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Civic responses to Newtown

Friday, January 11th, 2013

Over at his blog, CIRCLE director Peter Levine looks at the tragic Newtown school shooting and discusses some of the different kinds of civic responses that are available. “Addressing a brutal threat together,” he notes, “is civic work that can help repair the torn fabric.” And there are many ways that citizens can come together and engage in this important work of self governance.

He writes:

One approach is grassroots mobilization in favor of some particular reform, such as gun control legislation. I don’t think serious reforms can pass without mass protest and advocacy. This approach would be divisive, but as long as it is peaceful, there is nothing “un-civic” about divisive politics. Debate and competition are good for democracy. [...]

A second approach is to deliberate about the issues that Newtown has put on the national agenda. By definition, a deliberation is open to all people and all views. Thus a deliberative response would welcome both gun opponents and gun supporters. It would not aim at perfect consensus but might generate mutual trust, good new ideas, and perhaps enough political will to enact them. [...]

Note that “naming and framing” an issue like this is difficult and important work. Kevin Drum wrote a post entitled, “If You Want to Regulate Guns, Talk About Guns. Period.” The President, however, tried to broaden the topic to children’s safety (which is much worse in inner-city neighborhoods than in suburban schools, but for different reasons). Even though Drum and Obama are on the same general side politically, they named this issue differently. There is no single correct name, but the [Deliberative Democracy Consortium's] guide would give many people points of entry. [...]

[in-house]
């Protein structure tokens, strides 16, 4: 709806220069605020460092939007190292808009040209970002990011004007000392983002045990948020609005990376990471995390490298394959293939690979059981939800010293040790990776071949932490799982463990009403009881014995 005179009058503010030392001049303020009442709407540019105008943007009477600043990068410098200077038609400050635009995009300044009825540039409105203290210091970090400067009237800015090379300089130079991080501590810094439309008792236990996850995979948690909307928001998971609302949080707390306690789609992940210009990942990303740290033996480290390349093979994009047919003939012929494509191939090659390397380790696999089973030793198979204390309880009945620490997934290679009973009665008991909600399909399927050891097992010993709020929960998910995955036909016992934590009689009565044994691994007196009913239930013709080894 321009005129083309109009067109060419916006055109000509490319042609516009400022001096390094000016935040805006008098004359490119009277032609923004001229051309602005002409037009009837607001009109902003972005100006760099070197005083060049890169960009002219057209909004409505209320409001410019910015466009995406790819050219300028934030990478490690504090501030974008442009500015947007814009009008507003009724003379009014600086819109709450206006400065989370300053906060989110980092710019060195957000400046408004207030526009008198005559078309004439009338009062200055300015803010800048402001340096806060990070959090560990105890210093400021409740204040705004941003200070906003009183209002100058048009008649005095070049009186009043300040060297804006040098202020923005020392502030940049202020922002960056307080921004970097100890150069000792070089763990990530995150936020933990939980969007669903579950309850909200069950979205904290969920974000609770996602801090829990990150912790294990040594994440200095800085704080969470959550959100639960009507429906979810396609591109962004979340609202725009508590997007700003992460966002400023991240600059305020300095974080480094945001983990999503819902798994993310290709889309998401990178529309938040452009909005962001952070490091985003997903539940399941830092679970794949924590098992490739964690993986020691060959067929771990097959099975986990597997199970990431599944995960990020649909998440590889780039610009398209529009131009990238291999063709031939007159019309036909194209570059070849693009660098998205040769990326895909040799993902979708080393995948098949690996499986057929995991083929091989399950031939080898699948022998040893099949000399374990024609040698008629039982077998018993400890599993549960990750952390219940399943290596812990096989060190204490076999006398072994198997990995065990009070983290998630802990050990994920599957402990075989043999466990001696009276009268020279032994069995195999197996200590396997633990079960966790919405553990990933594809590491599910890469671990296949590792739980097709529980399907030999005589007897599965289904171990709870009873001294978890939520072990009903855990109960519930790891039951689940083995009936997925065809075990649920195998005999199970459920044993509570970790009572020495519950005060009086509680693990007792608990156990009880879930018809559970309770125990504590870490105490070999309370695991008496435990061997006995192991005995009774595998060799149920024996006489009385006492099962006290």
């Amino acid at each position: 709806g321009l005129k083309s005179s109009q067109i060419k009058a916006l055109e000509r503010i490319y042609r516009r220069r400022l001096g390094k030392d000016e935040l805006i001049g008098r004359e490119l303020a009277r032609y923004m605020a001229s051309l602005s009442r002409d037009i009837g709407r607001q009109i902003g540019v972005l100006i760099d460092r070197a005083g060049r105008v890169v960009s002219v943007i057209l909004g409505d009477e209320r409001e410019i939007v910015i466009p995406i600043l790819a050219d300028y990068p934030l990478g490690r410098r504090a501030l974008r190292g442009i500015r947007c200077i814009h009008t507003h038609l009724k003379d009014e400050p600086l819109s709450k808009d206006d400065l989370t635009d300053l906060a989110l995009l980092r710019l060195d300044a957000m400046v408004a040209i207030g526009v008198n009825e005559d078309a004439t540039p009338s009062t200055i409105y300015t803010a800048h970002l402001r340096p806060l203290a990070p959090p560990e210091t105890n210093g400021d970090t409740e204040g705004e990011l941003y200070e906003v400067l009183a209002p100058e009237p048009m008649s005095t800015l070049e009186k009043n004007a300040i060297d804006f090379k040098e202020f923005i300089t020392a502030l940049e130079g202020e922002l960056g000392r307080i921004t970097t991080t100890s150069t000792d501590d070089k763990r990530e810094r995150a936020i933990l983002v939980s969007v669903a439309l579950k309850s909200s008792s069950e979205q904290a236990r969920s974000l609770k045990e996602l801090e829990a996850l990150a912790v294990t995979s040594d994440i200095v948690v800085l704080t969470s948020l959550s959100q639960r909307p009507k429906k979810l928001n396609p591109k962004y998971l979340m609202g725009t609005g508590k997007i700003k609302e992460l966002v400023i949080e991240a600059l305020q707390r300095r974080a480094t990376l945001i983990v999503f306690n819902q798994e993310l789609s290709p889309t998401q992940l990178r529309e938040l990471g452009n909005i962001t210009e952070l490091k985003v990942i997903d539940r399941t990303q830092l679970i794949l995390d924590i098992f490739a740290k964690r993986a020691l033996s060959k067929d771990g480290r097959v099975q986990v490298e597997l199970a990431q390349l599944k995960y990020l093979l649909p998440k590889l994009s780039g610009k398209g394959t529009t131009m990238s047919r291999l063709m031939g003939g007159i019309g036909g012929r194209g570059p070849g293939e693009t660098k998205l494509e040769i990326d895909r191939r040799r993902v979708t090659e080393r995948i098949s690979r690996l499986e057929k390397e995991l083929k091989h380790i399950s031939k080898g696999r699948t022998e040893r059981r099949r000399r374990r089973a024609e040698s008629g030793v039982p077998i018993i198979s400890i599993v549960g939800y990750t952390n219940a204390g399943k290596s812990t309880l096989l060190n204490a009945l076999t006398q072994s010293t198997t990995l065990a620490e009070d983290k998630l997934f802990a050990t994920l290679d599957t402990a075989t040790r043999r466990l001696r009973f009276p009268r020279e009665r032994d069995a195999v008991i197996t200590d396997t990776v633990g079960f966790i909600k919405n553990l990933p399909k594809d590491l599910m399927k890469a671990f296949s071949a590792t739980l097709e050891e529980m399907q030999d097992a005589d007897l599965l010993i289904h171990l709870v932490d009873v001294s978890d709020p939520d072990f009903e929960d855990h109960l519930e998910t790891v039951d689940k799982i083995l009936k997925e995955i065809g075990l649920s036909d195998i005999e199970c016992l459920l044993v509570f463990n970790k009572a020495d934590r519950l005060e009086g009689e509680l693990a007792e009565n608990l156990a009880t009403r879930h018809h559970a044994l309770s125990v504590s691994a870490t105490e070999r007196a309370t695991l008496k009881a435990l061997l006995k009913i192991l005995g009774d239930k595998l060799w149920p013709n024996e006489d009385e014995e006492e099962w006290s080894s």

A third approach is to strengthen civil society to reduce violence. I have blogged several times already about Robert Sampson’s Great American City: Chicago and the Enduring Neighborhood Effect. Sampson finds that “collective efficacy”–having a reasonable expectation that neighbors will act to address local problems–powerfully predicts whether neighborhoods thrive or decline. In turn, the strength of nonprofit groups and the number of well-connected leaders powerfully affects the level of collective efficacy. [...]

[A]ll these efforts (and more) can happen at once. The vision and effort they would require would itself be an appropriate civic response to Newtown.

Obviously, the approaches that Levine highlights are not limited to civic action regarding Newtown; they can be applied to many civic problems, from neighborhood crime to your community’s schools. Read the rest of the post here.

AEI